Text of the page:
North Korea fires medium-range ballistic missile

North Korea fires medium-range ballistic missile
North Korea fired off its second missile test in a week on Sunday, sending a medium-range ballistic missile into the waters off its east coast, according to statements from the US, South Korean and Japanese governments.

South Korea, which called the launch “reckless and irresponsible,” said the missile flew about 500 kilometers (300 miles) from an area near Pukchang, in western North Korea, according to CNN.

Japanese Defense Minister Tomomi Inada said the missile hit the water about 350 kilometers (217 miles) from the east coast of North Korea. She said the missile did not go higher than 1,000 kilometers (620 miles), according to preliminary data.

Altitude was key to the test a week earlier, which analysts called North Korea’s most successful ever in its quest to develop ballistic missiles that can carry nuclear warheads.

The May 14 test reached an altitude of more than 2,100 kilometers (1,300 miles), according to North Korea. Analysts said that test showed gave North Korea critical information on developing a re-entry vehicle for nuclear warheads and showed Pyongyang had a missile capable of striking the US territory of Guam.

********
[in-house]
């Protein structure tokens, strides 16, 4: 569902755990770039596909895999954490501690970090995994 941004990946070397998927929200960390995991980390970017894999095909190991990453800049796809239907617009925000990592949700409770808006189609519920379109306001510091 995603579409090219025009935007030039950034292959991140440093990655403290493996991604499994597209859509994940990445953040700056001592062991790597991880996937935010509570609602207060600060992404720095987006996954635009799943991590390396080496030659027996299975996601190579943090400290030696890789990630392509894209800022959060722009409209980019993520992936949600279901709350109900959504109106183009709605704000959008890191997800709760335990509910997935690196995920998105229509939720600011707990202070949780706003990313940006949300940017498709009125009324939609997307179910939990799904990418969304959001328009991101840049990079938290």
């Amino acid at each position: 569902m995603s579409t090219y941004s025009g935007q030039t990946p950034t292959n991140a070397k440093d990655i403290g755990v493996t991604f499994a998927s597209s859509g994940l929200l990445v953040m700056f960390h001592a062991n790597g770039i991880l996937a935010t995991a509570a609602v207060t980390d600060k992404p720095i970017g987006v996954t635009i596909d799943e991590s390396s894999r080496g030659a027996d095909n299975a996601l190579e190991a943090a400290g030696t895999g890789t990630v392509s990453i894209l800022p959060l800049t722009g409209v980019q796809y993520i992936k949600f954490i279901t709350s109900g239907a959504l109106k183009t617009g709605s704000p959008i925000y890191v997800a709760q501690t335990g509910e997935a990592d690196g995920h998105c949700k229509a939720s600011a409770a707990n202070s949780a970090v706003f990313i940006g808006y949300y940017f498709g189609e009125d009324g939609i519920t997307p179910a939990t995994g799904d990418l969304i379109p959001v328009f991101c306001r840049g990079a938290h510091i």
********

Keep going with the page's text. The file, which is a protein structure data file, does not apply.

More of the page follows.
A White House official said the projectile in the latest test was a medium-range ballistic missile, a system that North Korea tested in February.

Joseph Dempsey, a researcher at the International Institute for Strategic Studies in London, said on Twitter that Sunday’s test was from the same area as the February test.

Analysts say North Korea’s tests may be providing information that will bring it closer to its goal of developing an intercontinental ballistic missile that could possibly threaten the US mainland.

After the May 14 test, Melissa Hanham, senior research associate at the James Martin Center for Nonproliferation Studies in California, said it could be a stepping stone to a longer-range weapon.

“This may become half or a third of an ICBM,” she said, pointing out that such missiles are built in two or three stages stacked atop of each other.

The tests on back-to-back weekends come after the May 9 inauguration of new South Korean President Moon Jae-in, who had called for a dialogue with Pyongyang over nuclear issues.

“The repeated provocation is a reckless and irresponsible behavior, like pouring cold water on the wishes of our new government and the international community for denuclearization and peace to prevail in the Korean Peninsula,” said a statement from South Korea’s Foreign Ministry.

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